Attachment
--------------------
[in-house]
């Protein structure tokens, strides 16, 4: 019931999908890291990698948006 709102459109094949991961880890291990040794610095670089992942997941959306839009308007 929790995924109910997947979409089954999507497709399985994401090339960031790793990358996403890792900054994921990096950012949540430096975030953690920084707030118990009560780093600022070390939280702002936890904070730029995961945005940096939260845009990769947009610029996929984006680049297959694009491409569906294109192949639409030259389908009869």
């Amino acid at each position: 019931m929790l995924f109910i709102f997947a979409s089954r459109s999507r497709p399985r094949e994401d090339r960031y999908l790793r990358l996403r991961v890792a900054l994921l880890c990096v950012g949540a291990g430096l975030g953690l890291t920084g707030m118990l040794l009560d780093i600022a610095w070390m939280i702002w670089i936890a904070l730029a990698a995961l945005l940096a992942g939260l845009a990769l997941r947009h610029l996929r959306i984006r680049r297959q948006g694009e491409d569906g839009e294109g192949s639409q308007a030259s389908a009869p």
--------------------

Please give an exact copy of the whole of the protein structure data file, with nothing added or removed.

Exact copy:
[in-house]
């Protein structure tokens, strides 16, 4: 019931999908890291990698948006 709102459109094949991961880890291990040794610095670089992942997941959306839009308007 929790995924109910997947979409089954999507497709399985994401090339960031790793990358996403890792900054994921990096950012949540430096975030953690920084707030118990009560780093600022070390939280702002936890904070730029995961945005940096939260845009990769947009610029996929984006680049297959694009491409569906294109192949639409030259389908009869």
């Amino acid at each position: 019931m929790l995924f109910i709102f997947a979409s089954r459109s999507r497709p399985r094949e994401d090339r960031y999908l790793r990358l996403r991961v890792a900054l994921l880890c990096v950012g949540a291990g430096l975030g953690l890291t920084g707030m118990l040794l009560d780093i600022a610095w070390m939280i702002w670089i936890a904070l730029a990698a995961l945005l940096a992942g939260l845009a990769l997941r947009h610029l996929r959306i984006r680049r297959q948006g694009e491409d569906g839009e294109g192949s639409q308007a030259s389908a009869p």